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Separation Agreements are a type of contract offered to employees upon a termination.  They usually include a payment to the employee (severance) in exchange for the employee giving up certain rights, such as the right to sue the employer in the future.  They may also require the employee to commit to certain obligations, such as non-compete provisions and non-solicitation provisions. 


While employers are generally not required by law to provide severance or separation pay, some employees may contract for severance pay, and many employers may offer a severance or separation agreement even absent a requirement to do so.  Oftentimes these agreements include provisions concerning intellectual property rights and duties relating to confidential information, as well as restrictive covenants and confidentiality and non-disparagement clauses.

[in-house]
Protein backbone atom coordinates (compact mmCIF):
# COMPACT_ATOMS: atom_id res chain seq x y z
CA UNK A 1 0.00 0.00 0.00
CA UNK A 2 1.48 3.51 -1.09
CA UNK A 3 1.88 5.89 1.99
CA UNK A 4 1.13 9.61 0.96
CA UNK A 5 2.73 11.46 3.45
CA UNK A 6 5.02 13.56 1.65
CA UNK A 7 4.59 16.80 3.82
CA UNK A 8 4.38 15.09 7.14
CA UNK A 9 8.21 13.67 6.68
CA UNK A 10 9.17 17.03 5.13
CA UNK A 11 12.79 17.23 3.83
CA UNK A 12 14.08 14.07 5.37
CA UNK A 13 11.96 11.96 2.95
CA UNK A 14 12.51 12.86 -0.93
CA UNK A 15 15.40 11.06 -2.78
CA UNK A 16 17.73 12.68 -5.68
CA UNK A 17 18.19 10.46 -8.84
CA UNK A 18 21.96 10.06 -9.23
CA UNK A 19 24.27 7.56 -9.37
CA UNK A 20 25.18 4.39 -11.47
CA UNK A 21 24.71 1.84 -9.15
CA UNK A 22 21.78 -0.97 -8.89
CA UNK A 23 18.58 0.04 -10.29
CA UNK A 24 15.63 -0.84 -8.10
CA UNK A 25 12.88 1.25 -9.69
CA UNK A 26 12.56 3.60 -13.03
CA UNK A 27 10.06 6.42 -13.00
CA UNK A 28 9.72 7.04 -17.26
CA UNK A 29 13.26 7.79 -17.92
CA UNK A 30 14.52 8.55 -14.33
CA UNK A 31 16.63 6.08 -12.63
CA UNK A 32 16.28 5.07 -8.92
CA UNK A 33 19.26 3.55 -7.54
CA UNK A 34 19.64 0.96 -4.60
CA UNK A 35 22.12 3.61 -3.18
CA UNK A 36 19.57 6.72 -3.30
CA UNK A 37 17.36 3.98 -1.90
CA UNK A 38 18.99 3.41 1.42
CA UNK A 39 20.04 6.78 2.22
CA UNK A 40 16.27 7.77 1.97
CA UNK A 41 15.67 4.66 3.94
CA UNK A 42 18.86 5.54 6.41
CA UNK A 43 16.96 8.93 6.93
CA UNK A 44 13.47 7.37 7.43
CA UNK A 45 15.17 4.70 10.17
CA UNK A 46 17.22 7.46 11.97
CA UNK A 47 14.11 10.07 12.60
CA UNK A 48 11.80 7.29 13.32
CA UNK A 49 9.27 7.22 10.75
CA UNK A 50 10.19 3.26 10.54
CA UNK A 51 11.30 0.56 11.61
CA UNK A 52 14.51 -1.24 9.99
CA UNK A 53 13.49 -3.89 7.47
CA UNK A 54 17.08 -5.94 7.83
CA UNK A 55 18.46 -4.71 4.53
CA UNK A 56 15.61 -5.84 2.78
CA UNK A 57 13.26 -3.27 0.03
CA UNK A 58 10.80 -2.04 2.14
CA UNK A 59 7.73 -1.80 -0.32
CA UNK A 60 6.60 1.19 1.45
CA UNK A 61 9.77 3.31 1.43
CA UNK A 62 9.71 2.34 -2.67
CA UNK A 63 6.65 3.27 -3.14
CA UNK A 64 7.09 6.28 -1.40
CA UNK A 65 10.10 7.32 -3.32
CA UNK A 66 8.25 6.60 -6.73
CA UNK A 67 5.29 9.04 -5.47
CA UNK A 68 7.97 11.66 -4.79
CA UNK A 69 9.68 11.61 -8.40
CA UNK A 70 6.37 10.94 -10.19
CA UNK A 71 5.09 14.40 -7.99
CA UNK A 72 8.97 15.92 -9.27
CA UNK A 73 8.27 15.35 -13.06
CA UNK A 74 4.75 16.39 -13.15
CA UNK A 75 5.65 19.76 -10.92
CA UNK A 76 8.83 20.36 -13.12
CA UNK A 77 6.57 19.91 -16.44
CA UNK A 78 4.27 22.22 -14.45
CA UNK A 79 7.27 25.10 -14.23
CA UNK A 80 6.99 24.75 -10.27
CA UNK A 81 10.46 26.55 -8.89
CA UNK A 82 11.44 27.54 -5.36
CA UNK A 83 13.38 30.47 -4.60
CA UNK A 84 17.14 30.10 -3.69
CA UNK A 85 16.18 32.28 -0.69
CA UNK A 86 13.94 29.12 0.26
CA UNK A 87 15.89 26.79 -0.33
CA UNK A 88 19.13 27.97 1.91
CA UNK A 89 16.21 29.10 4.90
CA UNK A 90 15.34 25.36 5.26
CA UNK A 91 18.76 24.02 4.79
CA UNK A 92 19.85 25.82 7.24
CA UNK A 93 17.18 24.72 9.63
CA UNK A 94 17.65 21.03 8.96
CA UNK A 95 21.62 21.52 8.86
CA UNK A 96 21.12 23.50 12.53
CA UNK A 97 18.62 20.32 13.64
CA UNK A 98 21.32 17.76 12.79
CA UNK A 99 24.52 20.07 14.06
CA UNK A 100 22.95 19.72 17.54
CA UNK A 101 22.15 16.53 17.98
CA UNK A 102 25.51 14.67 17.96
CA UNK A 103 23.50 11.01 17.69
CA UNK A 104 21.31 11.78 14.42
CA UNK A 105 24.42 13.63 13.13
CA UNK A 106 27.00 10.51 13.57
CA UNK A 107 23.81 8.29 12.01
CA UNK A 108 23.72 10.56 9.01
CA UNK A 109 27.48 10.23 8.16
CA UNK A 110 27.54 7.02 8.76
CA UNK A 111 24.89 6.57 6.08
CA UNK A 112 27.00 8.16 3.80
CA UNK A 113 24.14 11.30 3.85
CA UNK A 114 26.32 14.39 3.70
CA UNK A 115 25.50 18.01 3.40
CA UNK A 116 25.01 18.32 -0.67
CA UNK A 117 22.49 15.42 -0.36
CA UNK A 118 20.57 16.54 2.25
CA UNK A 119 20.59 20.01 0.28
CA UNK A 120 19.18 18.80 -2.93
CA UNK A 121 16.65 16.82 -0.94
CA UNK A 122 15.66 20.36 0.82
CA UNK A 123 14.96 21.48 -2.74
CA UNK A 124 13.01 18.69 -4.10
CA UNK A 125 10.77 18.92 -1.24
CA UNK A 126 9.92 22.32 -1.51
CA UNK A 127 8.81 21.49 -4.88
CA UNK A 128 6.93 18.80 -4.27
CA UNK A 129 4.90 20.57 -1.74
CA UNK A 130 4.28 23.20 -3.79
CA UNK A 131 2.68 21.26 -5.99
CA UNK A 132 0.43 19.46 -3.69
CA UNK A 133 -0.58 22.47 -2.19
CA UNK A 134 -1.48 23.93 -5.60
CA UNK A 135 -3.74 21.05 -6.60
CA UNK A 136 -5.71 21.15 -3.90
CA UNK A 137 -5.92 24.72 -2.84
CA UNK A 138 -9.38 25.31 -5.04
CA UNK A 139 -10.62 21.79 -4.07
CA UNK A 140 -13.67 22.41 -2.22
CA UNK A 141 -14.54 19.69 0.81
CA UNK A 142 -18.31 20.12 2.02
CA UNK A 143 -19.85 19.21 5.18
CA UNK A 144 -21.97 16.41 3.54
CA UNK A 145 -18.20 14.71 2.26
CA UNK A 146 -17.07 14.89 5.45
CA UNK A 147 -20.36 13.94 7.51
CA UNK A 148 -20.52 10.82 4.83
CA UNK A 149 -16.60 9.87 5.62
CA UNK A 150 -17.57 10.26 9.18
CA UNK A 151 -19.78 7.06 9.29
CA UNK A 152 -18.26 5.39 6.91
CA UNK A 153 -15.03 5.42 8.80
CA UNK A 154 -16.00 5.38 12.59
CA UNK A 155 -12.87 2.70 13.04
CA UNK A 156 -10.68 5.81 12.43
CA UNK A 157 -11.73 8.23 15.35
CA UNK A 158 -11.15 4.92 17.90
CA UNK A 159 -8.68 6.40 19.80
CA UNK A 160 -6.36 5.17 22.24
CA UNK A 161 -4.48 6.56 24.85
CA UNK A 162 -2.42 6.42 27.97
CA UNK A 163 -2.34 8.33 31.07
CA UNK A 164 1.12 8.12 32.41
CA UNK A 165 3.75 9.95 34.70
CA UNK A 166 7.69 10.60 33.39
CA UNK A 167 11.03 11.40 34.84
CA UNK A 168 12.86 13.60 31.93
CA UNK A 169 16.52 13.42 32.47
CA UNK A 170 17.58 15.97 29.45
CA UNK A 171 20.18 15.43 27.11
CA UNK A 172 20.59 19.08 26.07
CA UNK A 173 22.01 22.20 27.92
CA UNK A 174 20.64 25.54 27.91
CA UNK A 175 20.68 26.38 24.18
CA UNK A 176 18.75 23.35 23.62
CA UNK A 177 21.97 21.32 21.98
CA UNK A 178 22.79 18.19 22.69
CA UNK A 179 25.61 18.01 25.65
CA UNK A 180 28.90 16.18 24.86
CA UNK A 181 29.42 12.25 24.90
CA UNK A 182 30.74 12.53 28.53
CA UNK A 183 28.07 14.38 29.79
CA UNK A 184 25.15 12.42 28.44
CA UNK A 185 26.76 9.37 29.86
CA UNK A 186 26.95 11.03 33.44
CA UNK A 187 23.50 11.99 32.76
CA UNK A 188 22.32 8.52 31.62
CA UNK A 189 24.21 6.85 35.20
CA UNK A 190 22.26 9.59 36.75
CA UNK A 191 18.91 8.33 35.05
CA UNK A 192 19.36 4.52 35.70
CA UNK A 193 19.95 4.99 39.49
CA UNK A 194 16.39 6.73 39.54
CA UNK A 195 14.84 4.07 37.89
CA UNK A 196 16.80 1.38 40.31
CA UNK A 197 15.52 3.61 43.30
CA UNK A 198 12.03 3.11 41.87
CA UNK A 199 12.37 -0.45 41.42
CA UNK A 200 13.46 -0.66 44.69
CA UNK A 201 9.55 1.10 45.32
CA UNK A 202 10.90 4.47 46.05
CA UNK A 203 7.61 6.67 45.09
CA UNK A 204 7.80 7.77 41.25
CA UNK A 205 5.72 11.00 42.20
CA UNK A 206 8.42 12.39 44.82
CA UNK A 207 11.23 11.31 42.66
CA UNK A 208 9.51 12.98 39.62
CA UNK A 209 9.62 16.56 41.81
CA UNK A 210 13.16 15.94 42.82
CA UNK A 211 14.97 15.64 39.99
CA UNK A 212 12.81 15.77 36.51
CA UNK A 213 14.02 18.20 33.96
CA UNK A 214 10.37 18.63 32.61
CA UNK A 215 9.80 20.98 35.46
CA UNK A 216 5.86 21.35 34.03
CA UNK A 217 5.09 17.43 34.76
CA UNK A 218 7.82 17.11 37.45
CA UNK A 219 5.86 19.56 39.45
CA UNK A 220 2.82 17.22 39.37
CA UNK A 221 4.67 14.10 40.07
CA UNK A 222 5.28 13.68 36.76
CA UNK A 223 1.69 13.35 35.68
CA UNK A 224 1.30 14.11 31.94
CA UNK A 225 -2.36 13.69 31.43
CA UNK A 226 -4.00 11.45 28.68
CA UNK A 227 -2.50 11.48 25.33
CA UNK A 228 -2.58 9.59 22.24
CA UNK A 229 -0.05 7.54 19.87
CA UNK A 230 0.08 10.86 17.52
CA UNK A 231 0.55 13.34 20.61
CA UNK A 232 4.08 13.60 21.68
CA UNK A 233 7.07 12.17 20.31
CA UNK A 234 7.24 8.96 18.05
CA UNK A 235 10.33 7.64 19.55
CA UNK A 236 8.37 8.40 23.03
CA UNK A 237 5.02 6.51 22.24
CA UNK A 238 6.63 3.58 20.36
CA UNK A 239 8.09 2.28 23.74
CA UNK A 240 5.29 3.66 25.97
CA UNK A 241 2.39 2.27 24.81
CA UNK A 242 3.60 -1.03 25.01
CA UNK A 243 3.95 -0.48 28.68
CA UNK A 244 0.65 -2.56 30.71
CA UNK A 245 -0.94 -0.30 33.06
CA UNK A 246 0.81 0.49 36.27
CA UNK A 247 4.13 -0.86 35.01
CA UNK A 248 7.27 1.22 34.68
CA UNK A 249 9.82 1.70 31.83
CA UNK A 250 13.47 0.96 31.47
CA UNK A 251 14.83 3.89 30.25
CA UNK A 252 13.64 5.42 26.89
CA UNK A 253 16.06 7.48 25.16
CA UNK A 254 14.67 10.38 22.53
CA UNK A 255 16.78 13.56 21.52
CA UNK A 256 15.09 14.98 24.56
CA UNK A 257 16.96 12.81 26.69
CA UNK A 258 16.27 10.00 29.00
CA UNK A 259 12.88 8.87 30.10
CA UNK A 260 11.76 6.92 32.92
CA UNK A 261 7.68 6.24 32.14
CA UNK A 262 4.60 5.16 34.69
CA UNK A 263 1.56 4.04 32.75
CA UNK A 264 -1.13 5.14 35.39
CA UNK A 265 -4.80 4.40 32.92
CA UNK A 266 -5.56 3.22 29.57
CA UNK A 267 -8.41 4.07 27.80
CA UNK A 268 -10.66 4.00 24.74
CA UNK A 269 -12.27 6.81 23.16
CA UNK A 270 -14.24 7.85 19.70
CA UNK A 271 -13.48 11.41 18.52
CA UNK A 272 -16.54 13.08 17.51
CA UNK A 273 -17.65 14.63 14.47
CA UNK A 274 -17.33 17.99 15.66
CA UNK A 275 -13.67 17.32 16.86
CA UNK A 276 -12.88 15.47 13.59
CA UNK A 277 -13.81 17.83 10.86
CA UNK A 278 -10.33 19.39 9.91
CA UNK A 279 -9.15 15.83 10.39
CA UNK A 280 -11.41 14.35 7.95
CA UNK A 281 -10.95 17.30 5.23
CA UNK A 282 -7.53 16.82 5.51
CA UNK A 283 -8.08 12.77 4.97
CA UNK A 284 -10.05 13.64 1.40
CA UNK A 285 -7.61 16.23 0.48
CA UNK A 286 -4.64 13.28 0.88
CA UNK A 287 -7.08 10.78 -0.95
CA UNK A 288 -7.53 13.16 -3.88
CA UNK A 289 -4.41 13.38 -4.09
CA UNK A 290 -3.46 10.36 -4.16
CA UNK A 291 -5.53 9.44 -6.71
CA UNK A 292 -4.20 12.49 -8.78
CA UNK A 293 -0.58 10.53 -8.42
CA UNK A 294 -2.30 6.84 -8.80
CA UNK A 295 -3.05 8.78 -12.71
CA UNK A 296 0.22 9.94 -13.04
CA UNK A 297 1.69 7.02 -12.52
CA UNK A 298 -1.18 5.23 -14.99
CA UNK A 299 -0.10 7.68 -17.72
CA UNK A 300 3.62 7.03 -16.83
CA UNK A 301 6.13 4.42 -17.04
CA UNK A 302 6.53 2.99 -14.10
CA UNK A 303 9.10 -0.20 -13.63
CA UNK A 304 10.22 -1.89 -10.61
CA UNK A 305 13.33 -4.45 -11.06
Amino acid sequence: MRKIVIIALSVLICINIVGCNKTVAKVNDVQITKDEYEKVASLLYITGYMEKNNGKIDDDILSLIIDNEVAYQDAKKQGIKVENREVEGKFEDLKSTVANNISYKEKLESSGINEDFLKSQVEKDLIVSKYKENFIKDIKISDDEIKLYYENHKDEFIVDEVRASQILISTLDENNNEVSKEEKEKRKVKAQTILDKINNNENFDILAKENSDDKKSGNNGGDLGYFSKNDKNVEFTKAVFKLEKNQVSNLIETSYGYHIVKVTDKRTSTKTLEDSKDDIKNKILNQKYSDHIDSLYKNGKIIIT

It is important to understand your rights and obligations when signing or drafting any separation agreement.  By signing a separation agreement, an employee usually agrees to release their employer from all claims whether known or unknown to the employee at the time they sign.  The separation agreement may also contain provisions that may make it much more difficult for an employee to obtain future employment.  Employees with valid legal claims also may have leverage to negotiate higher severance amounts and/or more favorable separation agreement provisions.  Employees should consider consulting with an experienced employment law attorney who can help guide through this process.




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